Asia Pacific

U.S. Navy sends ships through Taiwan Strait in move likely to anger China

by Jesse Johnson

Staff Writer

The U.S. Navy has sent ships through the Taiwan Strait, as Washington ramps up naval activities in the waterway stoking criticism from Beijing on Tuesday after a similar sailing just a month ago.

The move, likely to be interpreted by China as implicit support for self-ruled Taiwan, saw the U.S. Navy send the Yokosuka, Kanagawa Prefecture-based USS Stethem destroyer and the cargo and ammunition ship USNS Cesar Chavez, through the strait on Monday and Tuesday, a U.S. 7th Fleet spokesman said.

The two vessels “conducted a routine Taiwan Strait Transit on Feb. 25-26, in accordance with international law,” U.S. 7th Fleet spokesman Lt. Joe Keiley told The Japan Times. “This routine transit demonstrates the U.S. commitment to a free and open Indo-Pacific. The U.S. Navy will continue to fly, sail and operate anywhere international law allows.”

China expressed anger at the move.

“We resolutely oppose the United States taking provocative actions that are not conducive to peace and stability in the Taiwan Strait,” Foreign Ministry spokesman Lu Kang told a news briefing Tuesday.

The dispatch, which comes amid military and trade tensions between Beijing and Washington, is the second such sailing since Jan. 24, when the guided-missile destroyer USS McCampbell, which is also based in Yokosuka, and the USNS Walter S. Diehl conducted what the U.S. Navy also called “a routine” Taiwan Strait transit.

The 180-km-wide Taiwan Strait separates communist China from self-governed and democratic Taiwan, which Beijing views as a renegade province that must be brought back into the fold — by force if necessary. Although the waterway is regarded as international waters, China has long been sensitive about the presence of U.S. military forces there.

That presence has grown since last year, with the most recent operation being the fifth known transit in about six months. The U.S. Navy also sailed two ships through the strait in October and November, operations that were shadowed by multiple Chinese warships, and conducted a similar operation in July. Prior to that, the operations were believed to occur only about once a year.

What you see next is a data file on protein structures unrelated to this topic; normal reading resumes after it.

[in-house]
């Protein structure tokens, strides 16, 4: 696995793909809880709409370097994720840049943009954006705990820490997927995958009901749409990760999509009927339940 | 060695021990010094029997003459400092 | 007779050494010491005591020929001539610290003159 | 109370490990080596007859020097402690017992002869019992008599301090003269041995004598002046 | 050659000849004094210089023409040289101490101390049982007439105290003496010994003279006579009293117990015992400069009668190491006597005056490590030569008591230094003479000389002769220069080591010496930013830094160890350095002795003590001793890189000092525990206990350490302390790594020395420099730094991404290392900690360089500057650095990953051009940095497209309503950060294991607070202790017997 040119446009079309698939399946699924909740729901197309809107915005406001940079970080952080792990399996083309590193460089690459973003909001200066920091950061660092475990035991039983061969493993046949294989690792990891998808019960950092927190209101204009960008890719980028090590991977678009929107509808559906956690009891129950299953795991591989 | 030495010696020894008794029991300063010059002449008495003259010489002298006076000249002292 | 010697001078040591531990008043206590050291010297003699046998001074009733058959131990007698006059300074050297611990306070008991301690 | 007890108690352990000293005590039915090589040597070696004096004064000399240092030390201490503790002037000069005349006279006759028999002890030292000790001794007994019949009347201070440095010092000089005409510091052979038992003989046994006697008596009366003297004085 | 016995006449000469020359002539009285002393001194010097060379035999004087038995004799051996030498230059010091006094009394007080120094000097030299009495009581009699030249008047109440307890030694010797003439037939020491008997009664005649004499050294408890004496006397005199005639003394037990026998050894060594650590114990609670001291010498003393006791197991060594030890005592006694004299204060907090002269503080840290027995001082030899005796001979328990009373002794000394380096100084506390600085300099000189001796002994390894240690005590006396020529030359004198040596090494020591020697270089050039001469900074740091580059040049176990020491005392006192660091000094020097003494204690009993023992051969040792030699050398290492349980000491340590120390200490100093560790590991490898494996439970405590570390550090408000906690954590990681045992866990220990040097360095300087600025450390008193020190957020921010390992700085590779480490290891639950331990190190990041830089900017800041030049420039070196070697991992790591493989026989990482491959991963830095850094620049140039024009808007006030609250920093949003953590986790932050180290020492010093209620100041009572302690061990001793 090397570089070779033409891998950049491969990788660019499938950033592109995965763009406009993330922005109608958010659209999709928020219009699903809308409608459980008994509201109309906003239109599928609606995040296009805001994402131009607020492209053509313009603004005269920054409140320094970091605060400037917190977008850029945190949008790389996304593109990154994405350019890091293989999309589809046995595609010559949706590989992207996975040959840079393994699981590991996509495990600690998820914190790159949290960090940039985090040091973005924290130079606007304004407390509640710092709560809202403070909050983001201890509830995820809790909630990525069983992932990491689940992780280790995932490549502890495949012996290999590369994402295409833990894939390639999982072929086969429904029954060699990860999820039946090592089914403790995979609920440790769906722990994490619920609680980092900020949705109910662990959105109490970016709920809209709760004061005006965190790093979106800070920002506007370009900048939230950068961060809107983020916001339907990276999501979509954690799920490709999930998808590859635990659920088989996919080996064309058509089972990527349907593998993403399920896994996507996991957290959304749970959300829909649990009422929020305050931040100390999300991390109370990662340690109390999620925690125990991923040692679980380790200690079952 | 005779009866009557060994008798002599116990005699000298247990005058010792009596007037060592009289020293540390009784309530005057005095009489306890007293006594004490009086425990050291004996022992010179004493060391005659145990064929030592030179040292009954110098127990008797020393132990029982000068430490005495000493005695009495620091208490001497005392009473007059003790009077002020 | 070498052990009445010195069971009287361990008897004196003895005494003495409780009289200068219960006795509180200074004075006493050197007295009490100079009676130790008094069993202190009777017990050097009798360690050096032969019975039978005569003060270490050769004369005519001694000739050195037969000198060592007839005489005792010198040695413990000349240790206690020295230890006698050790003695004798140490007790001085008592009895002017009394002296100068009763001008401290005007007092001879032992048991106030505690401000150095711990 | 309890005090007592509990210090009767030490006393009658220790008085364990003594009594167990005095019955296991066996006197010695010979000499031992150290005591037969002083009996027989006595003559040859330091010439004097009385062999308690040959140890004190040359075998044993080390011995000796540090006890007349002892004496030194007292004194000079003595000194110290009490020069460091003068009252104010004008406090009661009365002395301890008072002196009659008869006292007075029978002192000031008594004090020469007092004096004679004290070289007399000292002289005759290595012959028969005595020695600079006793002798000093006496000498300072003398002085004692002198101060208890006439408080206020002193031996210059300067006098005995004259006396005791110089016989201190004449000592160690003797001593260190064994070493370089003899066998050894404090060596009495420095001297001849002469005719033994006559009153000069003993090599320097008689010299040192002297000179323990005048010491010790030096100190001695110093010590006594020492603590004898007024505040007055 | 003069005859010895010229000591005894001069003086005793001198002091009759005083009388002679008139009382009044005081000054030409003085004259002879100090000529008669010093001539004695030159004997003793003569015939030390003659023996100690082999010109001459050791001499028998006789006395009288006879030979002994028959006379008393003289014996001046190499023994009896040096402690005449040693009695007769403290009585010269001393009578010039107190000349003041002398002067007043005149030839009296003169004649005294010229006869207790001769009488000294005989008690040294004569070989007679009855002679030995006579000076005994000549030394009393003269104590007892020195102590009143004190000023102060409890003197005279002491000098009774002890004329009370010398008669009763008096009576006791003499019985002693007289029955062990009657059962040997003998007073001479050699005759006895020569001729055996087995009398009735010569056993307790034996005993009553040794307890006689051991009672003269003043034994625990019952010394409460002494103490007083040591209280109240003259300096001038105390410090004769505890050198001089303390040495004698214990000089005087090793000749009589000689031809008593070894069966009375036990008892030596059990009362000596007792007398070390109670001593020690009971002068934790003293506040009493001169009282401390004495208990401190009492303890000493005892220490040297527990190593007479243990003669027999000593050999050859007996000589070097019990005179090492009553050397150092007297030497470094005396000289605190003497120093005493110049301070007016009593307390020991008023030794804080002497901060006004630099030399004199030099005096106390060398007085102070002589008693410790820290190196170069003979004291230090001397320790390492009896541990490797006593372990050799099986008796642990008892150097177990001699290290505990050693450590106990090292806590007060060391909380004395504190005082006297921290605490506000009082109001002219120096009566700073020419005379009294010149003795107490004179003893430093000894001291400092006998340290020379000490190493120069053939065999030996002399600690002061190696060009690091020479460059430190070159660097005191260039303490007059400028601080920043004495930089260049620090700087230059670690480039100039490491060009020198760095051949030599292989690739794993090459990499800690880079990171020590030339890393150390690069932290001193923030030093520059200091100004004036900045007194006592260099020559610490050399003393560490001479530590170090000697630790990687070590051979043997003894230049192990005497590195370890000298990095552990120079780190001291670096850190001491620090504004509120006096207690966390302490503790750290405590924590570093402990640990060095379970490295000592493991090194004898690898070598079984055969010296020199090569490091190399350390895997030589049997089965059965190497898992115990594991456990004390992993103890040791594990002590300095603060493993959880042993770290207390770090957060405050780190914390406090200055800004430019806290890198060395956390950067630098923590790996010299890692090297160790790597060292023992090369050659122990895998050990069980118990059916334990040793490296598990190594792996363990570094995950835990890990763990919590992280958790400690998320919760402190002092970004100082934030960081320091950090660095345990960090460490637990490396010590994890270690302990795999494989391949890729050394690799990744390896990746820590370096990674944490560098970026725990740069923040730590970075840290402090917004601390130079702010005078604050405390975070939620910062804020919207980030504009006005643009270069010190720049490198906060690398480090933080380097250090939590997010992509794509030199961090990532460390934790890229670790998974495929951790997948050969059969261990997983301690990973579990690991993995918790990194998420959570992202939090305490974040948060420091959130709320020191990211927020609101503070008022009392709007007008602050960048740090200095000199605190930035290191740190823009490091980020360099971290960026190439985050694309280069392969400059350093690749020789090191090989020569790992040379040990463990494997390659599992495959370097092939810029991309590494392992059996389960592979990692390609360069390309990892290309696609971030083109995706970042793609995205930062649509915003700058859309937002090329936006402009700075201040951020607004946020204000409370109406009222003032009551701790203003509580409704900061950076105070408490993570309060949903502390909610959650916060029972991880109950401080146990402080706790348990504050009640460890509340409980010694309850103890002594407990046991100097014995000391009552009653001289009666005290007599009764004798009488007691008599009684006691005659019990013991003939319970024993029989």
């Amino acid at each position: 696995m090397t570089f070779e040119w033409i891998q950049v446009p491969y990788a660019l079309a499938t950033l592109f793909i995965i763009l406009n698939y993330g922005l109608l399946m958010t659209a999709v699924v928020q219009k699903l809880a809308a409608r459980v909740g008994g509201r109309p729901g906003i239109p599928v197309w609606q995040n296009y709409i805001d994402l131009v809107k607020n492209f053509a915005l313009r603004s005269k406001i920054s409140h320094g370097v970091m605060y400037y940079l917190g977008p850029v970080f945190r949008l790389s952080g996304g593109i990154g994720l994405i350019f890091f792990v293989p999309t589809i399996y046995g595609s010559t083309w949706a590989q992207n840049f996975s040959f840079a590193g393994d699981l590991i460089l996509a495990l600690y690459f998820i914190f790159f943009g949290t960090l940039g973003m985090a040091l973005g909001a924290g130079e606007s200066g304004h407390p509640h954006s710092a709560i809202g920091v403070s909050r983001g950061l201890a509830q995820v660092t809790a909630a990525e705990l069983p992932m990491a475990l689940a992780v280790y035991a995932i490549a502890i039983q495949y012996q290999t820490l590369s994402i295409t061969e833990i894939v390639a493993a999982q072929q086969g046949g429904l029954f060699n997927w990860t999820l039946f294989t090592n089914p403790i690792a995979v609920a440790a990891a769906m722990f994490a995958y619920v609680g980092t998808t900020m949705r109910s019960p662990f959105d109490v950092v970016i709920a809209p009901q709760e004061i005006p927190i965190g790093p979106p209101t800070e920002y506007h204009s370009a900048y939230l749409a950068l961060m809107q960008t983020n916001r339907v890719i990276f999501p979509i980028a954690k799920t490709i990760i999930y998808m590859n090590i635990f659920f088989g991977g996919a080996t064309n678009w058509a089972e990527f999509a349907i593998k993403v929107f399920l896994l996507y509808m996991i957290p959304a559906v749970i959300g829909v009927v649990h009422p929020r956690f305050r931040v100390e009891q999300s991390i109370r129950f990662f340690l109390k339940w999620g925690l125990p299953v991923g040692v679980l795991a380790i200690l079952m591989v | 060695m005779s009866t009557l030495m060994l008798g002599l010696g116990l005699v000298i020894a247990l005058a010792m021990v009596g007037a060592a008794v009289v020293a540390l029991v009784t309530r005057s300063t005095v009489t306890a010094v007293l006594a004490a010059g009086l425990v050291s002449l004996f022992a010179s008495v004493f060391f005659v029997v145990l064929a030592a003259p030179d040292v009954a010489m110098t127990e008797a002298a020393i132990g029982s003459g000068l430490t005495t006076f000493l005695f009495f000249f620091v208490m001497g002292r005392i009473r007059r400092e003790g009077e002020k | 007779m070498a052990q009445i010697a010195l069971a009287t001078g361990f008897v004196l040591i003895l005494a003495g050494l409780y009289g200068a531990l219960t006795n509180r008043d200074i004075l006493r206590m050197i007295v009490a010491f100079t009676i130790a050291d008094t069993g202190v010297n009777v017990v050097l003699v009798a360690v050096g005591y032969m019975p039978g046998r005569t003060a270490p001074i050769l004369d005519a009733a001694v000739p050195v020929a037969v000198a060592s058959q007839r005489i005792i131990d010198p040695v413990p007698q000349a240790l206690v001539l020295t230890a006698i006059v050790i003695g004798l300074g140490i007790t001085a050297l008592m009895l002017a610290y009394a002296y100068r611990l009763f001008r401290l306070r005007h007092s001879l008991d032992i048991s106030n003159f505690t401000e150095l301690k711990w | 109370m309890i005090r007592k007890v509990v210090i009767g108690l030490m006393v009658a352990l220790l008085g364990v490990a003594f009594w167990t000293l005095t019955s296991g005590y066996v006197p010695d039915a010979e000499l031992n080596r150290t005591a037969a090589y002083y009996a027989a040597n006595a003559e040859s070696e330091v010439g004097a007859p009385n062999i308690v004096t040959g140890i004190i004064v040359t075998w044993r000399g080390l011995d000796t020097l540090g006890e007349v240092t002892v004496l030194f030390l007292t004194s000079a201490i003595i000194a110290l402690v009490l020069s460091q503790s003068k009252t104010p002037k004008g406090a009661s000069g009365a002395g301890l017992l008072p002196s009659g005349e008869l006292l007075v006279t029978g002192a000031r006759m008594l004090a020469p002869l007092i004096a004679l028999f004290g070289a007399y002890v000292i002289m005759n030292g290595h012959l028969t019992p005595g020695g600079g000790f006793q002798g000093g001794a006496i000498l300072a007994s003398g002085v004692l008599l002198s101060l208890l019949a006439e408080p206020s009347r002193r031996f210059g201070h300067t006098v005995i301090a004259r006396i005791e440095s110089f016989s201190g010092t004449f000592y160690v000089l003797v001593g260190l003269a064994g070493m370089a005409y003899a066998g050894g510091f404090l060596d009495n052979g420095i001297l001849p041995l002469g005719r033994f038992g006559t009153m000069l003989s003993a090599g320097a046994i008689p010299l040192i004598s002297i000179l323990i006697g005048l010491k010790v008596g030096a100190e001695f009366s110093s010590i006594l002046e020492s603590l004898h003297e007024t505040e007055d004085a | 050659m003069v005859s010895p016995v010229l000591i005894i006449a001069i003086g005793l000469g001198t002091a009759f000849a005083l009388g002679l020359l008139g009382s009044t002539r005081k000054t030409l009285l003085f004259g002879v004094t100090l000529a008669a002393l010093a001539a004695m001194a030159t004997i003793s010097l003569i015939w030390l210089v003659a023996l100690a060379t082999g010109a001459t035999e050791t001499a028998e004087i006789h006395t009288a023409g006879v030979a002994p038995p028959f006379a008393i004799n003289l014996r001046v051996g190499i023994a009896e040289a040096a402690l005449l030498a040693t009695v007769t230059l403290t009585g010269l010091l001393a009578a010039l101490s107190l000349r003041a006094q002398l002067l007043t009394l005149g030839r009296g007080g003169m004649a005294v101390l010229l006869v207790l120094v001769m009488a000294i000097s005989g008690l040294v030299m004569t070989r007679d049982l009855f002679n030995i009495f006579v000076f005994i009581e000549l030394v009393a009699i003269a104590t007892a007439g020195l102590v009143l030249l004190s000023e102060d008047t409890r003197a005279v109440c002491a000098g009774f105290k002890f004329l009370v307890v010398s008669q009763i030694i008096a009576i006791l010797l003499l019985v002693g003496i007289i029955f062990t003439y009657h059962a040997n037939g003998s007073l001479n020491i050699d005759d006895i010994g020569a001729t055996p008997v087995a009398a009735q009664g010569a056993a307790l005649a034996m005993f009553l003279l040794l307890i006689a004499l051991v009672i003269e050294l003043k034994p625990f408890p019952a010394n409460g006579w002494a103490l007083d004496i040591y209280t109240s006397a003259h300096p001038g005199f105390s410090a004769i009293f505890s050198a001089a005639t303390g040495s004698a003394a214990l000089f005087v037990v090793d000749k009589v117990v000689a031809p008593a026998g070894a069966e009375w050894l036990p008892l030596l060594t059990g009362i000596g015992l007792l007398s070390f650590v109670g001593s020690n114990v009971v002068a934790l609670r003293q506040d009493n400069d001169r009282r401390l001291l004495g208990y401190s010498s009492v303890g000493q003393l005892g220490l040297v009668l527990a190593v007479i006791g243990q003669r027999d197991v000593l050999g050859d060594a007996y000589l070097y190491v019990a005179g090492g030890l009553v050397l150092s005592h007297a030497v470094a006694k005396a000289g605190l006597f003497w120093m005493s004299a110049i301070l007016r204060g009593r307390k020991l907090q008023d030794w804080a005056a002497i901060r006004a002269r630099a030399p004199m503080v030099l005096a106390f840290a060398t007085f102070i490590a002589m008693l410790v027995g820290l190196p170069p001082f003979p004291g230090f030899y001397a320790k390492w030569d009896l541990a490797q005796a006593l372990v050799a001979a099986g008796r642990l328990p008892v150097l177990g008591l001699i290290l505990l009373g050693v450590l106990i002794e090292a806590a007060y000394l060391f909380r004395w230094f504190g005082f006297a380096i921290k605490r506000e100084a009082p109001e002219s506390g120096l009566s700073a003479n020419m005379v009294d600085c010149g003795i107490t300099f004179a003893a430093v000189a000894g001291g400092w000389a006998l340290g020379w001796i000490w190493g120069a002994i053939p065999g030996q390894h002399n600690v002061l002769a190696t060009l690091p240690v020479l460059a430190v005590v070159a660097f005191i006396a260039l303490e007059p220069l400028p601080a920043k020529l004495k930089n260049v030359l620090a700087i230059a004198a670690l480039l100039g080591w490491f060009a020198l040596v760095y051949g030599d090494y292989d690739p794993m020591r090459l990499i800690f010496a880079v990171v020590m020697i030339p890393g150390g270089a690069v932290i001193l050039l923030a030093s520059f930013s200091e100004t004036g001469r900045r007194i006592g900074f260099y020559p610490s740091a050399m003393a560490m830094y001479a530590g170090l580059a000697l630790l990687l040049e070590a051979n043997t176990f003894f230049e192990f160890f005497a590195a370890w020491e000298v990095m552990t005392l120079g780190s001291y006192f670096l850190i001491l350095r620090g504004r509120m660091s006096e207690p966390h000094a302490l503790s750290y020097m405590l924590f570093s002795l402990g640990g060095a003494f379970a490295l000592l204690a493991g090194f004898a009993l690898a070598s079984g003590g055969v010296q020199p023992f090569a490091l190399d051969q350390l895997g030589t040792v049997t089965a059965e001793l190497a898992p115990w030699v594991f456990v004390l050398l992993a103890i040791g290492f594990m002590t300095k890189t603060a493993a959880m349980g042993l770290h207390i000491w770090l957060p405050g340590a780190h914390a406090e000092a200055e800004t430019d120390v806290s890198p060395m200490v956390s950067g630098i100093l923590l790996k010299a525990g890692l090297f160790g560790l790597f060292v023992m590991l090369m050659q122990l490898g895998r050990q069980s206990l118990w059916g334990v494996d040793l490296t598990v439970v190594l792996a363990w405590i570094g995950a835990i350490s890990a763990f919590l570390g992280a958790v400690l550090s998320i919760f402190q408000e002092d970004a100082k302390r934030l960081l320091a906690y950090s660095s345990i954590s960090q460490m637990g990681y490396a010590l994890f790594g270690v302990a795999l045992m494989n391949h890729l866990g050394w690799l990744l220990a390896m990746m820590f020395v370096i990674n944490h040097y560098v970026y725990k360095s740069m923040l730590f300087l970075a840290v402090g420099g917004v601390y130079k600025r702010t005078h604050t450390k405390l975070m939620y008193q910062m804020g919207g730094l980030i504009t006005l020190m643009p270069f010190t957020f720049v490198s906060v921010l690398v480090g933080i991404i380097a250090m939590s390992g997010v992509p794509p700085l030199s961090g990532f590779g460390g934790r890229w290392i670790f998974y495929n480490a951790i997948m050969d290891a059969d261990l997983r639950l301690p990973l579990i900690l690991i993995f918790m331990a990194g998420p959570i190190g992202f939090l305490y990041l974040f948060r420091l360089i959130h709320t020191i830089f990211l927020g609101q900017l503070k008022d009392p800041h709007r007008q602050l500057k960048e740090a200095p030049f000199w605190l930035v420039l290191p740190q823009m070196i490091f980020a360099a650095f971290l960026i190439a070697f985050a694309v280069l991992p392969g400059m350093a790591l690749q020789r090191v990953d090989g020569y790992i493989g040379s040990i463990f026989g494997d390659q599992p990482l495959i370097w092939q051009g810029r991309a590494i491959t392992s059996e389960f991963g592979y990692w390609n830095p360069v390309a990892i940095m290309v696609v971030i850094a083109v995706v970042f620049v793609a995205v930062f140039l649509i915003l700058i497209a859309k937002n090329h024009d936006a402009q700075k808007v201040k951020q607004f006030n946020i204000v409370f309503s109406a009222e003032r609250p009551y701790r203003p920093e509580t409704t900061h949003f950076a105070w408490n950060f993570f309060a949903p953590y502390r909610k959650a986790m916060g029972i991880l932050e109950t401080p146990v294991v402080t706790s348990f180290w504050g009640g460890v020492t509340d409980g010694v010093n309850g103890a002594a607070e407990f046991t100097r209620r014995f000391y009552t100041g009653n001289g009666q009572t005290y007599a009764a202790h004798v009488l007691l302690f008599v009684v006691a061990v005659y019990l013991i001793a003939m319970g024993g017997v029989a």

The U.S. has no formal ties with Taiwan but is bound by law to help it defend itself and is the island’s main source of arms. The Pentagon says Washington has sold Taipei more than $15 billion in weaponry since 2010.

Beijing has called Taiwan “the most important and sensitive issue in the China-U.S. relations” and has bolstered its military presence near the island nation in recent months, sailing its sole operating aircraft carrier through the Taiwan Strait in January and March last year and holding large-scale “encirclement” exercises and bomber training throughout 2018.

In a report released last month, the U.S. Defense Intelligence Agency noted that China continues to undertake ambitious steps to modernize and better equip its military — steps that are driven primarily by “Beijing’s longstanding interest to eventually compel Taiwan’s reunification with the mainland and deter any attempt by Taiwan to declare independence.”

“Beijing’s anticipation that foreign forces would intervene in a Taiwan scenario led the (People’s Liberation Army) to develop a range of systems to deter and deny foreign regional force projection,” the report added.

This week’s transit also comes just after Beijing and Washington agreed to a truce in a protracted trade war that could do serious damage to both economies unless negotiators from both sides can reach an agreement.

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